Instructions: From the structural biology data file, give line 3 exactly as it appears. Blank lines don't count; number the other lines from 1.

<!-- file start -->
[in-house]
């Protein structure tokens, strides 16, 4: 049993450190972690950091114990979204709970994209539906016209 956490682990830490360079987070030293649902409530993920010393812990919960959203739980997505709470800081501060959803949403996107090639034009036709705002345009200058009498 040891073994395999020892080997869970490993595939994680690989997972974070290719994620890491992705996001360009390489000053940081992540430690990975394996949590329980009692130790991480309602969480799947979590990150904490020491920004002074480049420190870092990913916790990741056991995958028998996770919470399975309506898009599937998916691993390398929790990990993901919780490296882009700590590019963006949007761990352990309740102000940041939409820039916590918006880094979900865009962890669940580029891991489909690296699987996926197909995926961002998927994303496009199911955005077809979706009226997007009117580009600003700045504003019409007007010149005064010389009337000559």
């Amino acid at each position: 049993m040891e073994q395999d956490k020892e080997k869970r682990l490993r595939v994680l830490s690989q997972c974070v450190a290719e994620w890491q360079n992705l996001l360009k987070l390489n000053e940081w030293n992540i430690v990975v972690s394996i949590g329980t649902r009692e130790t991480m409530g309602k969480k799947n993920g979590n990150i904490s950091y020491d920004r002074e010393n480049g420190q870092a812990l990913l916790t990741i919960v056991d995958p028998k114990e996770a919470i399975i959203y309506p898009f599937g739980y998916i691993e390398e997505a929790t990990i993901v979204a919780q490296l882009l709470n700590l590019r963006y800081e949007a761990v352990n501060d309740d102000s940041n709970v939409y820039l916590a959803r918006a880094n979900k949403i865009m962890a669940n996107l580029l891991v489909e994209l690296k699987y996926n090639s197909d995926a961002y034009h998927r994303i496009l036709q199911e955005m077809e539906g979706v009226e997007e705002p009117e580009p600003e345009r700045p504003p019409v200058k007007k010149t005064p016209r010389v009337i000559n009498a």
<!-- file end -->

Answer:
């Amino acid at each position: 049993m040891e073994q395999d956490k020892e080997k869970r682990l490993r595939v994680l830490s690989q997972c974070v450190a290719e994620w890491q360079n992705l996001l360009k987070l390489n000053e940081w030293n992540i430690v990975v972690s394996i949590g329980t649902r009692e130790t991480m409530g309602k969480k799947n993920g979590n990150i904490s950091y020491d920004r002074e010393n480049g420190q870092a812990l990913l916790t990741i919960v056991d995958p028998k114990e996770a919470i399975i959203y309506p898009f599937g739980y998916i691993e390398e997505a929790t990990i993901v979204a919780q490296l882009l709470n700590l590019r963006y800081e949007a761990v352990n501060d309740d102000s940041n709970v939409y820039l916590a959803r918006a880094n979900k949403i865009m962890a669940n996107l580029l891991v489909e994209l690296k699987y996926n090639s197909d995926a961002y034009h998927r994303i496009l036709q199911e955005m077809e539906g979706v009226e997007e705002p009117e580009p600003e345009r700045p504003p019409v200058k007007k010149t005064p016209r010389v009337i000559n009498a």